From Turkey’s dondurama to Taiwan’s snow ice, Musement takes a look at ten different ice cream preparations from around the world.
It’s August which means that most of us are finding ways to keep cool, and of course one of the most refreshing chilled indulgences during this time is ice cream! No matter where you are, it’s likely you’re enjoying some riff on this frozen creamy, milky, sugary mixture. With that in mind, we thought we’d take a look at ice cream and its different iterations around the world. Here are ten—you might even be able to find some in your own neighborhood.
1. Gelato, Italy
Even if you’ve never been to Italy, you’ve likely seen gelato on your Instagram feed, or you most likely have someone who has visited gush over it. What makes this Italian frozen treat so particular is that it contains more milk and less cream than ice cream, and it’s whipped at a slower pace which lets in less air resulting in a denser texture. There are familiar flavors like such as vanilla, chocolate, and pistachio, but some oh so Italian like stracciatella and fior di latte.
2. Kulfi, India
India has myriad good eats and Kulfi is one of them. This frozen dessert is similar to ice cream but much creamier and denser, and, therefore, melts more slowly. Made from caramelized milk, kulfi’s signature flavors include saffron, rose, pistachio, mango, and cardamom. It’s cylindrical in shape and usually served popsicle style on a stick.
3. Dondurma, Turkey
While this may look and perhaps even taste like typical ice cream, the texture is remarkably different. Dondurma contains mastic, a plant resin, and salep, an orchid tuber, which adds a chewy texture. Many places treat it as shawarma, using a butcher’s knife to cut slices. Those who don’t, though, often put on quite a show while serving it.
4. Jipangyi, South Korea
This Korean soft-serve ice cream is generally served in a thick upside-down cane-shaped cone made from puffed corn. Given its shape, it’s easy to see how watching one eat it could prompt some suggestive commentary—but it’s a delight that’s started to spread to Southeast Asia.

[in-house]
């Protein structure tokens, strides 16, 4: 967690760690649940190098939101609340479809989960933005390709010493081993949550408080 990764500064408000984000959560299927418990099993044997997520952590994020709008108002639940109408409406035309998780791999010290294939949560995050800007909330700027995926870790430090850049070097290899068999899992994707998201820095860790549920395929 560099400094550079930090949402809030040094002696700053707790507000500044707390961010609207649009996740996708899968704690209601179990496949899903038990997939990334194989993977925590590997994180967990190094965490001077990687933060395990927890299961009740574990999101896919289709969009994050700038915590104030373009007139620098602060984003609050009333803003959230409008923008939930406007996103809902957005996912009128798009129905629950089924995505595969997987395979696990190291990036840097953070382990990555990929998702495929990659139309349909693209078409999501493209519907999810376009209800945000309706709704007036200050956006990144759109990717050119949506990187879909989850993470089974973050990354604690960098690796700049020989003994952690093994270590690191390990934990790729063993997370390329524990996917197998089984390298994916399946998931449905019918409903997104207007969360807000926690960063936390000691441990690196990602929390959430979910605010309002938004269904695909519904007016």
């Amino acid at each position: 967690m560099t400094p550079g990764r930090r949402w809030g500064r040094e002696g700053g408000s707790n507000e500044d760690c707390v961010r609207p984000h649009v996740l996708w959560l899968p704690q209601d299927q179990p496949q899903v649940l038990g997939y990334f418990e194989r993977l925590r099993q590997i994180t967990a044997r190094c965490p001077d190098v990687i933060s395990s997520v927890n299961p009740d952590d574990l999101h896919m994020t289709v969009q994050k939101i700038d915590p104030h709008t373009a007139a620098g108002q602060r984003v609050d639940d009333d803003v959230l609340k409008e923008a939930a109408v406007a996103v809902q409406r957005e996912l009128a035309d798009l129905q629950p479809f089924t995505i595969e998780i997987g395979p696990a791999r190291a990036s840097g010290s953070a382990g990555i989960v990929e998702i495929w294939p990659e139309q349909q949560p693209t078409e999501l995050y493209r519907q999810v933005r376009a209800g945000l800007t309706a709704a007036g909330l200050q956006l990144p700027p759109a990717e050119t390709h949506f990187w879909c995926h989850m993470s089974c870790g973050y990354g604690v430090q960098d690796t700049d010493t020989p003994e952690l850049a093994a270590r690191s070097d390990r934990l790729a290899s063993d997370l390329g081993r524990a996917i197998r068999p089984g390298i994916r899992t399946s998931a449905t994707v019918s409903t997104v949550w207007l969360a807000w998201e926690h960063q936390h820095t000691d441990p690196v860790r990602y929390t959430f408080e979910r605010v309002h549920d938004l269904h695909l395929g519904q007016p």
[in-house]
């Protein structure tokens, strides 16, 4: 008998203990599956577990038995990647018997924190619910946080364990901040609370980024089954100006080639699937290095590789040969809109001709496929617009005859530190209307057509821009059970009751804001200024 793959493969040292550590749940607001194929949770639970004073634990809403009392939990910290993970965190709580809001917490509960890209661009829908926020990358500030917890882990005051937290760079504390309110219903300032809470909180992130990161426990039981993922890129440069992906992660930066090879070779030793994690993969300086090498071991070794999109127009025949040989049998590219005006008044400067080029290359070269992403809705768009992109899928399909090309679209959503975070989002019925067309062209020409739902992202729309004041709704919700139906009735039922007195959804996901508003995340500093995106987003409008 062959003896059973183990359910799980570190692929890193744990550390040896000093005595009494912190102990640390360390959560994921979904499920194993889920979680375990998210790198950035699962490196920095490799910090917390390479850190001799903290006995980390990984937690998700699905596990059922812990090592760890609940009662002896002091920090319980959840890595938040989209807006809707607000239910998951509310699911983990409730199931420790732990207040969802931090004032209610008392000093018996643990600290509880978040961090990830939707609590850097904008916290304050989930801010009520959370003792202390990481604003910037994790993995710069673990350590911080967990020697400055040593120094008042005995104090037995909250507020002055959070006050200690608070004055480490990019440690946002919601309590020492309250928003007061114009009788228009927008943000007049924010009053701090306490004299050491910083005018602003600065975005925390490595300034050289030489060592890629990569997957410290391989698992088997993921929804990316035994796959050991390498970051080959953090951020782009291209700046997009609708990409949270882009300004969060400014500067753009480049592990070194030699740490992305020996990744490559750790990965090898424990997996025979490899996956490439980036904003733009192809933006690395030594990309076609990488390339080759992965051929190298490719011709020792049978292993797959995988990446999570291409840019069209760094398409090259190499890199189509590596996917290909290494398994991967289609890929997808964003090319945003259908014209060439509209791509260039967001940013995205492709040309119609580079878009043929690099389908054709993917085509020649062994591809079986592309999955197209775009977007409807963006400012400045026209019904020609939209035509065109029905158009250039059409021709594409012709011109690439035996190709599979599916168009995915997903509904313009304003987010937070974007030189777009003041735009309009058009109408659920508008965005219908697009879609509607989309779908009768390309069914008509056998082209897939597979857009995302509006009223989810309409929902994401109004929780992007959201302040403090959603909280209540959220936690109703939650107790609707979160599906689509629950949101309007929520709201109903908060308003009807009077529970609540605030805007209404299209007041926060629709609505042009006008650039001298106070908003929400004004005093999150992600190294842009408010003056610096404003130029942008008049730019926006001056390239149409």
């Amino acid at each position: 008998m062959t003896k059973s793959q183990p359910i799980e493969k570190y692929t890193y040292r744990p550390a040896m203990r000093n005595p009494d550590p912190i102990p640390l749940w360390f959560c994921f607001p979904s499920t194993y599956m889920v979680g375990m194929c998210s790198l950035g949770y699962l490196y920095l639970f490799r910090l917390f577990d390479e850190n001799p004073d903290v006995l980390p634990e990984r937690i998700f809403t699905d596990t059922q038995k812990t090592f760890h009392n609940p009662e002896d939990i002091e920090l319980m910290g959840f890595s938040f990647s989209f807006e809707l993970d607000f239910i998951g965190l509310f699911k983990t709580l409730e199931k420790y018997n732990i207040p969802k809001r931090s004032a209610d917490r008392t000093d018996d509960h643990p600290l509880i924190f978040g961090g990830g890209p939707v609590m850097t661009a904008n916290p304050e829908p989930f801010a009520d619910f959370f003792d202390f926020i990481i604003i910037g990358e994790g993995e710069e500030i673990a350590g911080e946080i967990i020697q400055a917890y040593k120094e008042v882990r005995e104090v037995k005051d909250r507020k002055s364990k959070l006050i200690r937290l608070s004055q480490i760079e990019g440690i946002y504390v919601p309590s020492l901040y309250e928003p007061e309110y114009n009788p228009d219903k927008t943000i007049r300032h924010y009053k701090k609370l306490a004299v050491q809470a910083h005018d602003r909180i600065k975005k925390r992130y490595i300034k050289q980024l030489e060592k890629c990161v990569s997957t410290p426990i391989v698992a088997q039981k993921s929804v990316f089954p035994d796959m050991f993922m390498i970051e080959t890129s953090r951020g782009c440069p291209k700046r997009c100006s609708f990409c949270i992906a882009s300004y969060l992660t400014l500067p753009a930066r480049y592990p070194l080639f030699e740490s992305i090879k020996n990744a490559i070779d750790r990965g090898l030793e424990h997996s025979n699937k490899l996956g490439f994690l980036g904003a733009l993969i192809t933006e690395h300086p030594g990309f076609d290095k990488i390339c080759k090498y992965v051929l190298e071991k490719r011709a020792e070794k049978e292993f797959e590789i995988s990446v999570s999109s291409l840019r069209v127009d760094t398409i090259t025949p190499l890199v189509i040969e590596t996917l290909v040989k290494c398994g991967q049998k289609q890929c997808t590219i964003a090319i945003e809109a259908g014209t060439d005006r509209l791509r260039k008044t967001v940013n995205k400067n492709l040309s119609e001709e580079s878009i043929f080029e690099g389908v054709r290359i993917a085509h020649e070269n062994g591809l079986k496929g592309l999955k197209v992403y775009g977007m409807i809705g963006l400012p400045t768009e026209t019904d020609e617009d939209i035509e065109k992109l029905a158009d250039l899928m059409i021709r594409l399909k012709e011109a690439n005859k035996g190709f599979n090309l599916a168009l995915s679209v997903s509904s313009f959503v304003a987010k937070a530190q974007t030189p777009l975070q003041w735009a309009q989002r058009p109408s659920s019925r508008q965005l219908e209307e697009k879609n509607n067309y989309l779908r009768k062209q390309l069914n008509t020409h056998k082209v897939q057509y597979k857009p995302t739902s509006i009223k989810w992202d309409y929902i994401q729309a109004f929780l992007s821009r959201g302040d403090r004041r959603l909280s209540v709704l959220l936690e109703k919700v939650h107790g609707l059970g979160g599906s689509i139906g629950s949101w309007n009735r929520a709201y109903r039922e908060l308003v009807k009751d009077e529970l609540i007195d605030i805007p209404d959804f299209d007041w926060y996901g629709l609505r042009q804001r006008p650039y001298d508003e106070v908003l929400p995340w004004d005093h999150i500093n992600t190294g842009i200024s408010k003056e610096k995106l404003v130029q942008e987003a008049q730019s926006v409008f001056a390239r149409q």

5. Spaghettieis, Germany
The Germans have a pendant for ice cream that looks like spaghetti. Vanilla ice cream is pushed through a spaetzle press resulting in noodle shaped strands. These are then doused with strawberry sauce and topped with coconut, shredded almonds, or white chocolate shavings to represent then parmesan cheese.
6. Faloodeh, Iran
The Iranians enjoy a noodle-shaped frozen dessert as well. Faloodeh is similar to sorbet, comprised of starchy vermicelli sized ice “noodles” flavored with sugar and water, then usually accompanied by lime syrup and topped with pistachios or pomegranate seeds.
7. Snow Ice, Taiwan
Taiwanese snow ice just might conjure nostalgia for the Sno-Cones you enjoyed from the Ice Cream man. This light and fluffy mound of shaved ice is topped with your choice of flavors, such as simple syrup, condensed milk, or mango, though evaporated milk and red bean toppings are popular as well. Nowadays, you can find plenty more options though such as matcha, strawberry, almond, taro, pudding, and more.
8. Helado de Paila, Ecuador
This Ecuadorian specialty is traditionally prepared on the spot in a large bronze or copper pot. Fresh fruit, sugar, and water or cream are mixed together as the pot spins to create a delicious frozen delight that has a sorbet-like texture. The flavors tend to be fruits typical of Ecuador such as blackberry, coconut, tree tomato, mango, and passion fruit among others.
9. Rolled Ice Cream: Thailand
Rolled ice cream is also known as stir-fried ice cream. The mixture has a base of milk, cream, and sugar, plus whatever flavors are necessary. It’s “sauteed” on an ice pan then spread out so it hardens, then rolled up and served in a cup. The rolls are placed in a vertical position before being, if applicable, topped. Though it originated in Thailand, you can now find it all over the world.
10. Paleta, Mexico
Mexico’s contribution to the frozen dessert world is the paleta. While the natural fruit versions of this ice pop tend to be the most popular, there are also several milk-based flavors available as well.